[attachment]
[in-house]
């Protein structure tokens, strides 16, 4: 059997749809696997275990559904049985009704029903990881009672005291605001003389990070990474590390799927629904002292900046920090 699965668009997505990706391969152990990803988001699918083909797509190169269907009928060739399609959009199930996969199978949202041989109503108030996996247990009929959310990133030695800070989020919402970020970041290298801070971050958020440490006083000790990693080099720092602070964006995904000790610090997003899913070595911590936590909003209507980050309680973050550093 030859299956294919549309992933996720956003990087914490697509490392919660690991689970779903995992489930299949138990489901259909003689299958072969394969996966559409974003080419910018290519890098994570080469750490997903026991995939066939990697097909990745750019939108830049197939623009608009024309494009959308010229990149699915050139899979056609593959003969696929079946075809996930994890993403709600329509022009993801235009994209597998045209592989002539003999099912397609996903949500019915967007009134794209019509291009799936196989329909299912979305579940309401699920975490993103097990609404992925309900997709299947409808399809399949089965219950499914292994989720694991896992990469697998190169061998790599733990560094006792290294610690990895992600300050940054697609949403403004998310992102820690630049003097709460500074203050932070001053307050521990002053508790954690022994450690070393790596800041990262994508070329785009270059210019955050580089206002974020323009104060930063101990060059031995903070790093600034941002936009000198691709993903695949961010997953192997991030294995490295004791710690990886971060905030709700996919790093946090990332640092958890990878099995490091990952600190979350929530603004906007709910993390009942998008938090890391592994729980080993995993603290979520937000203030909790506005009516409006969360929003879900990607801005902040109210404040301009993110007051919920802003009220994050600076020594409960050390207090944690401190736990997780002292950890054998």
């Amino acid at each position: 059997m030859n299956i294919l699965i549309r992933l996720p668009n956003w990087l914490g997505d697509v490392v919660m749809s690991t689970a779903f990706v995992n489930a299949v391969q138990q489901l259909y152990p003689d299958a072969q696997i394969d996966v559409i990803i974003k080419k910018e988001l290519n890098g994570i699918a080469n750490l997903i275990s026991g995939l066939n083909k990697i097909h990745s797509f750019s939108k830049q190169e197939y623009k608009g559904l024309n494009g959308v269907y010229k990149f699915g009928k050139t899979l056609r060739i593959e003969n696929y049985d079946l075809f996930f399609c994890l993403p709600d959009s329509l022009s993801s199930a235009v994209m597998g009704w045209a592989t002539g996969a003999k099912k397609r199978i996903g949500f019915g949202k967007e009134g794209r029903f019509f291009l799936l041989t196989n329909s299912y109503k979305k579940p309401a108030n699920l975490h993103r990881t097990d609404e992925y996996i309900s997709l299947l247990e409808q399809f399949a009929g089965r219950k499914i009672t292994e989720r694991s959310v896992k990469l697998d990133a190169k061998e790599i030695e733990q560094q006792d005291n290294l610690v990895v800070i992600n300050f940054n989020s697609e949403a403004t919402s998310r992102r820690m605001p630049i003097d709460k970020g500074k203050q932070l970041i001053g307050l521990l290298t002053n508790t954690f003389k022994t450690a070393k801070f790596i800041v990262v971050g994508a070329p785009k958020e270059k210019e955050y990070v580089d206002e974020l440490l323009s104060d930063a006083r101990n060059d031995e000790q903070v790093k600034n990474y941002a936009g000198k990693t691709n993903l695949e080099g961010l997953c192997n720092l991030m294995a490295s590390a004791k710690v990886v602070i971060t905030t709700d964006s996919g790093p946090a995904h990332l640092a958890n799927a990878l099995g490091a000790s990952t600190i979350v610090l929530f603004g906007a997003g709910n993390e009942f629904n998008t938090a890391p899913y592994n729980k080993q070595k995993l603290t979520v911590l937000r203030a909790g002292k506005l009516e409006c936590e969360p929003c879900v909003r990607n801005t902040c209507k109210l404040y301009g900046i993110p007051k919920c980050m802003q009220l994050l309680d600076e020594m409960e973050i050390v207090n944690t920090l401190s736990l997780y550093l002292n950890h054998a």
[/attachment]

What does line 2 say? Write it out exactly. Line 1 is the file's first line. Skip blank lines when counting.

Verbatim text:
């Protein structure tokens, strides 16, 4: 059997749809696997275990559904049985009704029903990881009672005291605001003389990070990474590390799927629904002292900046920090 699965668009997505990706391969152990990803988001699918083909797509190169269907009928060739399609959009199930996969199978949202041989109503108030996996247990009929959310990133030695800070989020919402970020970041290298801070971050958020440490006083000790990693080099720092602070964006995904000790610090997003899913070595911590936590909003209507980050309680973050550093 030859299956294919549309992933996720956003990087914490697509490392919660690991689970779903995992489930299949138990489901259909003689299958072969394969996966559409974003080419910018290519890098994570080469750490997903026991995939066939990697097909990745750019939108830049197939623009608009024309494009959308010229990149699915050139899979056609593959003969696929079946075809996930994890993403709600329509022009993801235009994209597998045209592989002539003999099912397609996903949500019915967007009134794209019509291009799936196989329909299912979305579940309401699920975490993103097990609404992925309900997709299947409808399809399949089965219950499914292994989720694991896992990469697998190169061998790599733990560094006792290294610690990895992600300050940054697609949403403004998310992102820690630049003097709460500074203050932070001053307050521990002053508790954690022994450690070393790596800041990262994508070329785009270059210019955050580089206002974020323009104060930063101990060059031995903070790093600034941002936009000198691709993903695949961010997953192997991030294995490295004791710690990886971060905030709700996919790093946090990332640092958890990878099995490091990952600190979350929530603004906007709910993390009942998008938090890391592994729980080993995993603290979520937000203030909790506005009516409006969360929003879900990607801005902040109210404040301009993110007051919920802003009220994050600076020594409960050390207090944690401190736990997780002292950890054998």